Last week I did my first in depth radio interview for some time on the topic of housing. This was a discussion with Tony Gosling from BCfm Politics Show (21st March 2014). Preparing for it got me thinking about a whole host of issues to do with housing and how successive governments have approached these issue – has government policy created housing bubbles? has it helped or hindered the stabilisation of the housing market? what is the motivation behind much of our housing policy? does it make any real difference to housing aspirations and housing choice? Key questions to address if we are to understand what the solutions to our housing crisis are. Some or all of these issues will no doubt find their way into future blogs.
But back to the interview – we covered lots of different issues all of which form part of the housing problem as well as some of the solutions – such as, housing waiting lists, help to buy, affordable housing, why we don’t build enough homes, land banking, criminalisation of squatting, custom build and the conversion of empty office buildings before we got into a conversation about “what is town planning?”. What struck me during this discussion was the number of issues that immediately come to mind when talking about housing and how so many of these things are interlinked and connected. So is it any wonder that when faced with the big question of how we solve the housing crisis politicians take cover or merely come out with 1 or 2 simple policy interventions that may or may not make a positive difference?
From a policy perspective it seems to me that the solutions are less than clear, many are not easy to implement and there may well be some we haven’t yet thought of or haven’t tried recently. Equally, there seems to be disagreement about what will make the most difference, where our priorities should be and what we should focus on. Again, it is not entirely surprising that national and local politicians therefore fix on some simple solutions, or quick fixes, that may well have a whole range of unanticipated or unintended consequences, that could actually make the problem worse.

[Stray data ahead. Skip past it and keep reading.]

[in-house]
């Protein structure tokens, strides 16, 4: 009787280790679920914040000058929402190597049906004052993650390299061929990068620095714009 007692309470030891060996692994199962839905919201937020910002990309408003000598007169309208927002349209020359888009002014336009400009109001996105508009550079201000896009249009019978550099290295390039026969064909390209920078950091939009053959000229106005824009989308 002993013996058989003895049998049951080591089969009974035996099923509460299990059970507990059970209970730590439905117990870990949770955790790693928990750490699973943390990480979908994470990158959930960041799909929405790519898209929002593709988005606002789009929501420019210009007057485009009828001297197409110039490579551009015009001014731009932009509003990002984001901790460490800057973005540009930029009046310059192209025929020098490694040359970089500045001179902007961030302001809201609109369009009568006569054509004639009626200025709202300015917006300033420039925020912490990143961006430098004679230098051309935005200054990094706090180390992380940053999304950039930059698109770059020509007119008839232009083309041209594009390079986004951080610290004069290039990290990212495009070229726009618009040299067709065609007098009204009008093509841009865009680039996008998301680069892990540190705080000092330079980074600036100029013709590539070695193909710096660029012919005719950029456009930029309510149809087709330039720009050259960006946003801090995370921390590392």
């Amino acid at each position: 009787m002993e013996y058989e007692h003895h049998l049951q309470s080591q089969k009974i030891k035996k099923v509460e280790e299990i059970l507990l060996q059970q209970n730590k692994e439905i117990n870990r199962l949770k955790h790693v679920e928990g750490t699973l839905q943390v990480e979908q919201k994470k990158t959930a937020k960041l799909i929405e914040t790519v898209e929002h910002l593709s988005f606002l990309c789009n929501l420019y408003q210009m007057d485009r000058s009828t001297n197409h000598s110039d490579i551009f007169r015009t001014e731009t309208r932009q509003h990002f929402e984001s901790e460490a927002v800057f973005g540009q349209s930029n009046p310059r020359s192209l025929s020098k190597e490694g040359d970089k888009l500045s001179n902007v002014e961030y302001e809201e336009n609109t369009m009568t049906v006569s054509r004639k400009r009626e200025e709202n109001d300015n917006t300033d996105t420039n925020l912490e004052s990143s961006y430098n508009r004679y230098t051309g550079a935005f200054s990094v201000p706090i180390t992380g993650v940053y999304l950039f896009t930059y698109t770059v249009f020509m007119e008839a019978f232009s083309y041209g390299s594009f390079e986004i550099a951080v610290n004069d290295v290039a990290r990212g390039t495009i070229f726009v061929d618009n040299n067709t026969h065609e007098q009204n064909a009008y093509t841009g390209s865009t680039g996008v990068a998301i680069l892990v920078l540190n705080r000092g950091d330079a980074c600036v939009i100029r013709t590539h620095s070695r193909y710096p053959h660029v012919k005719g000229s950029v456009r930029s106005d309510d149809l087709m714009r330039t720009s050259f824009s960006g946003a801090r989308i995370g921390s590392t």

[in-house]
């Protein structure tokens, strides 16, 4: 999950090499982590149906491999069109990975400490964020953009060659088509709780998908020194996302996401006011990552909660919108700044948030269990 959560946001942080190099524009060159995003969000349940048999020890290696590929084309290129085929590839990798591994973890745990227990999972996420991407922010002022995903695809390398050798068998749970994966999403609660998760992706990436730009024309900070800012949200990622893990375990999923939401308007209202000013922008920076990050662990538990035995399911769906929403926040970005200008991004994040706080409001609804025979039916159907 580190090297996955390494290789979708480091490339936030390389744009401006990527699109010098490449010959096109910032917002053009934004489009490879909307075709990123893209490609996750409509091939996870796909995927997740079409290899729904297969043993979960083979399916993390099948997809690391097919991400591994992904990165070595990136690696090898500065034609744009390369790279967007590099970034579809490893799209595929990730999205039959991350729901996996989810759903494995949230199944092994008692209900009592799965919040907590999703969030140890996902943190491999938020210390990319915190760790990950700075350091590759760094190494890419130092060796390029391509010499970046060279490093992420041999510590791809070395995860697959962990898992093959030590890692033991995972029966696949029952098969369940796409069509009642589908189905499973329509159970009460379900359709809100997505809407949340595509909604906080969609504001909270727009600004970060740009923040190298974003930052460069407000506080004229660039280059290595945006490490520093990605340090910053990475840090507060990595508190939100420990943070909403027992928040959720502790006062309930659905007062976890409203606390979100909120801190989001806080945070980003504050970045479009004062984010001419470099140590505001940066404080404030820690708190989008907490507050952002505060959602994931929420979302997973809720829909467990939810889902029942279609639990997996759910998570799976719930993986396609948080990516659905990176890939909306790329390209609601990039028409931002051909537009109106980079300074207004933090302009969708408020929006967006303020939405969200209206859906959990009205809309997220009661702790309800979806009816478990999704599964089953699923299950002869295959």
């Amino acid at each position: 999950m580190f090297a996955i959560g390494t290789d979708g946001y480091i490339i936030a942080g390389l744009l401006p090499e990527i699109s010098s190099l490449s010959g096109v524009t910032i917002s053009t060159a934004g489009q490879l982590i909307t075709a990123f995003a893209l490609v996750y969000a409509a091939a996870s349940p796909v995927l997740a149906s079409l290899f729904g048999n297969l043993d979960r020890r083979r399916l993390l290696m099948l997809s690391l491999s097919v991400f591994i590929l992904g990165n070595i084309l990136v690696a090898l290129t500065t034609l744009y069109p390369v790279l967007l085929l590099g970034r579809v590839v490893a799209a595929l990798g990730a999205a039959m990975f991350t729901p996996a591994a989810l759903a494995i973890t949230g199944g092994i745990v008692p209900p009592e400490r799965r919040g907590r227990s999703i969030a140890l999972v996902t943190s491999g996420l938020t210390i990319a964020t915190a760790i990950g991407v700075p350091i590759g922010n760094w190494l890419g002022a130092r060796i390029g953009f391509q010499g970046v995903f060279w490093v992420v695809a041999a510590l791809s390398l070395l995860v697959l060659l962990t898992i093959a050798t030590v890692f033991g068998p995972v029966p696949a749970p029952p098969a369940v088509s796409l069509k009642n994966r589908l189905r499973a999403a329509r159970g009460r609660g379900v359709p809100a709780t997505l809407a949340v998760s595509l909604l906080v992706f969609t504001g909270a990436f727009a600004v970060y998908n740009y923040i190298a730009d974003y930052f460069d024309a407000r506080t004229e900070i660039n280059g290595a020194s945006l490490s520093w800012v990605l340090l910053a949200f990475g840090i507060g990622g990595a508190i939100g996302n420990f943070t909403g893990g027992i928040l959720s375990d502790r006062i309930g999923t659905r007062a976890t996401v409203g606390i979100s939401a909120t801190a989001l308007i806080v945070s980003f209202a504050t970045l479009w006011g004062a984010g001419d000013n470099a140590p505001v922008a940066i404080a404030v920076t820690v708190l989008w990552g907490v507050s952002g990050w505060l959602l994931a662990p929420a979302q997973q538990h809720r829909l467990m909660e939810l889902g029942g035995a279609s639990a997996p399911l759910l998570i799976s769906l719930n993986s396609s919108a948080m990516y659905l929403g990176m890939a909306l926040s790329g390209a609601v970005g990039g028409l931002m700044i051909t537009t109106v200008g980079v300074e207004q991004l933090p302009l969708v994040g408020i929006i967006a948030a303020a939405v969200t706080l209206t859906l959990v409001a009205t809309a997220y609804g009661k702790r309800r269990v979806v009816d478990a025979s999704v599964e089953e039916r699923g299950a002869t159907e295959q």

The challenge for anyone involved in housing policy, it seems to me, is threefold:
- reaching some kind of consensus on what we are seeking to achieve as well as the priorities and solutions that are needed;
- identifying simple and quick solutions that will satisfy the political game leading up to the next election that won’t have significant adverse impacts on the desired longer term direction; and
- developing a longer term strategy for shaping housing policy into the future which we can work towards in short, medium and long term.
There’s a serious job of work to be done by housing and policy professionals to lay the groundwork for a solutions based realistic answer to the housing crisis, otherwise it will only get worse as politicians flounder, grabbing at any easy solution presented to them. The debate is already happening and politicians are taking note, now more so than for many years, but will it be enough and are we focused on the right issues? It’s a fascinating time to be interested in housing policy and politics and it’s a debate I’ll watch with interest.
If you listen to the podcast of our discussion (my interview starts at about 25 mins) it will very soon become clear that I know less about housing issues than I thought and even less about how the economy works! I can however talk about it all for hours, even if I do hate listening to myself on the radio.